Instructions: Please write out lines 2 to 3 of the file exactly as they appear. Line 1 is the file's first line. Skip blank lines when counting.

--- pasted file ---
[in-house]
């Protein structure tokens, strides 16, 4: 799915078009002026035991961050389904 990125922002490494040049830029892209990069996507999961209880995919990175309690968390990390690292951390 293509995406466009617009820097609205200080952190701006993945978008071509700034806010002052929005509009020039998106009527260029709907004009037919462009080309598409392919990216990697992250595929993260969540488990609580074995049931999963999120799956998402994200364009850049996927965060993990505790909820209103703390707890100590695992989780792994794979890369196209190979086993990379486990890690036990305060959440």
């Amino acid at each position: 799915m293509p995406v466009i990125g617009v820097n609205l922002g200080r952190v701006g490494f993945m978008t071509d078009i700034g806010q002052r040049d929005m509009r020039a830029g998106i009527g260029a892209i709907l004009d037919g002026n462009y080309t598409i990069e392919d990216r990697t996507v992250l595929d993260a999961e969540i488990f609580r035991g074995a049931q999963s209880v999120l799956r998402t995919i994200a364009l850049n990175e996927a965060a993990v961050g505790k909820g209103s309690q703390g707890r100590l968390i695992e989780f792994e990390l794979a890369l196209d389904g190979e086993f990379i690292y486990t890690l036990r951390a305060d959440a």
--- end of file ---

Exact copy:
């Protein structure tokens, strides 16, 4: 799915078009002026035991961050389904 990125922002490494040049830029892209990069996507999961209880995919990175309690968390990390690292951390 293509995406466009617009820097609205200080952190701006993945978008071509700034806010002052929005509009020039998106009527260029709907004009037919462009080309598409392919990216990697992250595929993260969540488990609580074995049931999963999120799956998402994200364009850049996927965060993990505790909820209103703390707890100590695992989780792994794979890369196209190979086993990379486990890690036990305060959440």
């Amino acid at each position: 799915m293509p995406v466009i990125g617009v820097n609205l922002g200080r952190v701006g490494f993945m978008t071509d078009i700034g806010q002052r040049d929005m509009r020039a830029g998106i009527g260029a892209i709907l004009d037919g002026n462009y080309t598409i990069e392919d990216r990697t996507v992250l595929d993260a999961e969540i488990f609580r035991g074995a049931q999963s209880v999120l799956r998402t995919i994200a364009l850049n990175e996927a965060a993990v961050g505790k909820g209103s309690q703390g707890r100590l968390i695992e989780f792994e990390l794979a890369l196209d389904g190979e086993f990379i690292y486990t890690l036990r951390a305060d959440a």